Guest Post and Author Stalk!!! The Book by Jessica Bell
USING COLOUR TO ACCENTUATE THEME
I like to use the symbolism of colour to strengthen a common theme(s) I want to explore in my writing. I am fascinated by symbolic references in the books I read too (even if they do not have anything to do with colour), and believe they bring a richness and depth to what we read, even if it is not immediately evident to us. So let me tell you a little bit about how I utilize the combination of colour and theme in my work.
For THE BOOKit was GREEN.
Green symbolizes self-respect, well-being, learning and harmony. It suggests safety and endurance, lack of experience, growth and hope. THE BOOK is about a little girl named Bonnie who is thought to have learning difficulties, but really is quite the genius. Her insights into the adult world are astounding, as she tries to “make logic” of the behaviour of her mother, father and step father regarding a journal (“the book”) that is turning their family upside down. Her constant attraction to the colour green was a way for me to explore her subconscious need for security, stability and her desire to learn.
Some examples of the way it is used:
Dr Wright: Do you want to be a doctor when you grow up?
Bonnie: No, I want to give medicine from a shop with a green cross.
Bonnie: [shifts in seat, pushes hair from forehead] Well, my Ted isn’t very smart because I tolded him to fix it so all the greens could be on the same side and he sat with me on the flying carpet, and I made us go up in the air, so there could be magic around us, so he could fix it for all the greens to be on the same side.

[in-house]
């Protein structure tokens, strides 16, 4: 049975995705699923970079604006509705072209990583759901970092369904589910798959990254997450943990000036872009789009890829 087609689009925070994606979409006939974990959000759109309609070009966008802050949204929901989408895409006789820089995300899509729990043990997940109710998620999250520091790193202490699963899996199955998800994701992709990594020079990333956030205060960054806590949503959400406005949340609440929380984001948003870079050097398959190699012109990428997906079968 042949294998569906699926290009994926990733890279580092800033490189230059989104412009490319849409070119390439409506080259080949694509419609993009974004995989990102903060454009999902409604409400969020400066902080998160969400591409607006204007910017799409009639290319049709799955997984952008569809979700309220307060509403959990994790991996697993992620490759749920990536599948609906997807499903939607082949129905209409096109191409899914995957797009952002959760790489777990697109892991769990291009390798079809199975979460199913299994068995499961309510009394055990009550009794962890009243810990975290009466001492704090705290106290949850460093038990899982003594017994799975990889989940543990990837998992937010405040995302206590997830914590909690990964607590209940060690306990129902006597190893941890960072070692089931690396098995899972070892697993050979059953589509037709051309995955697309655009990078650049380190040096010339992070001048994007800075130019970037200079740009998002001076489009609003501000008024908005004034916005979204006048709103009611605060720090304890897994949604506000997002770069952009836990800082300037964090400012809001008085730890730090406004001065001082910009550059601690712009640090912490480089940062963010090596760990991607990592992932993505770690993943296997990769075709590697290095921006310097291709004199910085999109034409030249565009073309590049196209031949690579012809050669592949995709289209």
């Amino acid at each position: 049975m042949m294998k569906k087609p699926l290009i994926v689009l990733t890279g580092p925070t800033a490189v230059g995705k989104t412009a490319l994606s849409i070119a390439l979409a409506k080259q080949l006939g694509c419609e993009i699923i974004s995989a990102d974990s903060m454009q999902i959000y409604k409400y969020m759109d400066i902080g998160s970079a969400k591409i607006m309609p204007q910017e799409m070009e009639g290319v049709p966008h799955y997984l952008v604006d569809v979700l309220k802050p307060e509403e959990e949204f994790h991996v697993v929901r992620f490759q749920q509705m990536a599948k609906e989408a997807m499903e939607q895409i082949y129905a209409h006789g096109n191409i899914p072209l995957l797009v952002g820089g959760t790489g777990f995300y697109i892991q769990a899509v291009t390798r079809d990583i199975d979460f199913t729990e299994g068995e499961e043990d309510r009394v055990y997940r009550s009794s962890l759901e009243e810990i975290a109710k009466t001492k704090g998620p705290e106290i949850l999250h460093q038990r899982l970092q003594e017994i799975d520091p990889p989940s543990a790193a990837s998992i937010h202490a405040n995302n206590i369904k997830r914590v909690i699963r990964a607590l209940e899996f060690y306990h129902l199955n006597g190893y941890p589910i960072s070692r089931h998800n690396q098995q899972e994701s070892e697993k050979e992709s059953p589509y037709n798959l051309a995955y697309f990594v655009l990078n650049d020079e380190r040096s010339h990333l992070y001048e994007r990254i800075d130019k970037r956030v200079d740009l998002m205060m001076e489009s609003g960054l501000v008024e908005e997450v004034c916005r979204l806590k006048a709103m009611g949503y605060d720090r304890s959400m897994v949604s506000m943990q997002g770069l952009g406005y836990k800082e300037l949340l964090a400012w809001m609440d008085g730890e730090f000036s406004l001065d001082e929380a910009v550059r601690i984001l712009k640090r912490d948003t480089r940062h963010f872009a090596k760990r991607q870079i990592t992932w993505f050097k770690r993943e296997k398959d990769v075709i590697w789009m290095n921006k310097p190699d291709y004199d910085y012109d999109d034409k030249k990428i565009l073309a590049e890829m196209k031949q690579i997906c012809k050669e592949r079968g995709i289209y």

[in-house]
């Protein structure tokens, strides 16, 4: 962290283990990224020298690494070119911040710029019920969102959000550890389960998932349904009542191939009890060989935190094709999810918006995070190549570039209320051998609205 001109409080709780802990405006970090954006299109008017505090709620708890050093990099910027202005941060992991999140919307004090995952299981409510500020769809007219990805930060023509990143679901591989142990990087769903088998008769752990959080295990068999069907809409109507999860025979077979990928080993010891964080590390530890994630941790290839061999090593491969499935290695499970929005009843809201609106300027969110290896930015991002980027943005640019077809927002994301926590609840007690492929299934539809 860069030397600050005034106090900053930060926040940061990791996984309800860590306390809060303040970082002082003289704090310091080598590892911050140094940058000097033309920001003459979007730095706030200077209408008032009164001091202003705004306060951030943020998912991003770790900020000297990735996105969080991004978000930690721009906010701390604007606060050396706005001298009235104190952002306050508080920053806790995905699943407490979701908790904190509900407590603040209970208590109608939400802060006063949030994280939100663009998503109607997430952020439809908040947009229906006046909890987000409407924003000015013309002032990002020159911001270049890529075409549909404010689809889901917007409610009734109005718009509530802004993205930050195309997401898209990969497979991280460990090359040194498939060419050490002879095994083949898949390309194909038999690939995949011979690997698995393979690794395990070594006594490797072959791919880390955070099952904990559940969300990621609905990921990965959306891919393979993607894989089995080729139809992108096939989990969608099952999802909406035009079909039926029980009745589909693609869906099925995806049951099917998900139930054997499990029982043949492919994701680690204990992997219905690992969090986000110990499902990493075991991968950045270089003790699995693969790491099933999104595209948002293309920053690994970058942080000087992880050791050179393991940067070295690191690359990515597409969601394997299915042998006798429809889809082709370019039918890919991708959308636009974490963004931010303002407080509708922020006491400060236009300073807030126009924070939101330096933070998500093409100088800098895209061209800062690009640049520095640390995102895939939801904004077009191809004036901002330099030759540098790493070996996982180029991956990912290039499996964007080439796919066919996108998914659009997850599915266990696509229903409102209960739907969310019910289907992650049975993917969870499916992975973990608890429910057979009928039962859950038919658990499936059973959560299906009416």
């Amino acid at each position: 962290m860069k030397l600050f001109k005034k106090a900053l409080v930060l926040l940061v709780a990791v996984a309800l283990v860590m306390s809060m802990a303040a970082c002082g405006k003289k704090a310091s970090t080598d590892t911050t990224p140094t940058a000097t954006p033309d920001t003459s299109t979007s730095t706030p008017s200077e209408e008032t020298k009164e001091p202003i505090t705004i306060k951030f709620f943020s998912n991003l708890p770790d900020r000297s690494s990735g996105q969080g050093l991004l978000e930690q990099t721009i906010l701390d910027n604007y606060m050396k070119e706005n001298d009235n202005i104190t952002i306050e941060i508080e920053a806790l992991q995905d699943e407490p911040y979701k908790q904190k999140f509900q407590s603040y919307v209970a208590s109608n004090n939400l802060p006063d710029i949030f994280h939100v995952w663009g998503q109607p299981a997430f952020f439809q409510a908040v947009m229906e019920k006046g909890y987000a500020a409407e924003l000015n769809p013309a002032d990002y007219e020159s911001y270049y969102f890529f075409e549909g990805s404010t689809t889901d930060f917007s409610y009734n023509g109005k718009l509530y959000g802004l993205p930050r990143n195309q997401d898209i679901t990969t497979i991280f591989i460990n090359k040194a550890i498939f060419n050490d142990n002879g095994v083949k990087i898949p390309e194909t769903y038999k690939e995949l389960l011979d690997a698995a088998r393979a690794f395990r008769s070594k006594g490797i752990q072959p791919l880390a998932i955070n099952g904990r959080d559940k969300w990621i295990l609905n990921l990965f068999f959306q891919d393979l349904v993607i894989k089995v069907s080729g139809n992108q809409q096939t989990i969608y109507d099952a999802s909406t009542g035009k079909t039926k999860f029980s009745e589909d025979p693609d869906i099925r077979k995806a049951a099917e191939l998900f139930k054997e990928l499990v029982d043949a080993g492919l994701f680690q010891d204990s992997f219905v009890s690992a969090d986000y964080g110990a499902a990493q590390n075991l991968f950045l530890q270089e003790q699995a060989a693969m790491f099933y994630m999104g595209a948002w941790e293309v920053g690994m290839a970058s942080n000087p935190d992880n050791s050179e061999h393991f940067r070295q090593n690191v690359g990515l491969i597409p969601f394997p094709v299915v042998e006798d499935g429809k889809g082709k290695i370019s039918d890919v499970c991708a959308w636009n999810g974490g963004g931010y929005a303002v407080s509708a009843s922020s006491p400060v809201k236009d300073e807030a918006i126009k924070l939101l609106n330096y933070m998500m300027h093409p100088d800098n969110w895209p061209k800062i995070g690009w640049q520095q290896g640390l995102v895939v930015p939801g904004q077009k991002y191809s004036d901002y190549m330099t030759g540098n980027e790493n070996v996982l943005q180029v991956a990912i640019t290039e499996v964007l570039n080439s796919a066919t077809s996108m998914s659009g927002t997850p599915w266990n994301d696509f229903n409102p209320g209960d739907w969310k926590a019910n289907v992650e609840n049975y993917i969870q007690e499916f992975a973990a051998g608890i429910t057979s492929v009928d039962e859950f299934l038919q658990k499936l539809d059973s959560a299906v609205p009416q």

“Now, if you have a little patience, my dear, I can show you how to make some green. Do you have a little patience?” I nod. But I can’t tell if this is a Daddy type question or a my Ted type question. But it doesn’t matter. If Mrs Haydon can make me some green, then I can paint some trees.
For STRING BRIDGE it was BLUE.
Blue is associated with freedom, strength and new beginnings, optimism and better opportunities, loyalty and faith, power and protection. No colour is better fitting for this story about a woman named Melody who has let her passion for music die for the sake of her family, but tries to bring it back into her life without it affecting those she loves. In String Bridge, blue things are always deteriorating, symbolizing the fact that Melody feels helpless, and that it’s going to be struggle to “start again”.
Some examples of the way it was used:
I stare at my bag’s wrinkly, flaking, blue-vinyl exterior. It looks how I feel. Old. Poorly constructed. Depressed. Cheap.
“Oh, I don’t know,” I say, scrubbing the stain from the only decent dress I own. Blue dye comes off on the sponge.
I have another novel that is not yet published, called BITTER LIKE ORANGE PEEL, where I use the colour and flavour of orange to symbolize the bitterness, distrust and sexual desire my protagonists feel. Again, orange crops up in all sorts of shapes and forms such as rotting oranges falling from a tree, orange-flavoured lip gloss, an orange vinyl couch, an orange mohair sweater, photos tinged orange over time, and an orange scrub cap …
And my lastest work-in-progress, WHITE LADY, (which stands for the drug speed) I have already shown signs of utilizing the colour white to represent tainted purity and cold, sterile environments.
As you can see, there is quite a lot you can play around with in the colour department. If you check out this link, perhaps the meanings of different colours might inspire you too.
Do you like to use symbolism in your writing? Give me an example. Do you notice symbolism used in the books you read?
If Jessica Bell could choose only one creative mentor, she’d give the role to Euterpe, the Greek muse of music and lyrics. This is not only because she currently resides in Athens, Greece, but because of her life as a thirty-something Australian-native contemporary fiction author, poet and singer/songwriter/guitarist, whose literary inspiration often stems from songs she’s written. Jessicaalso makes a living as an editor and writer for global ELT publishers (English Language Teaching), such as Pearson Education, HarperCollins, Macmillan Education, Education First and Cengage Learning.
How does living Greece affect and influence your work?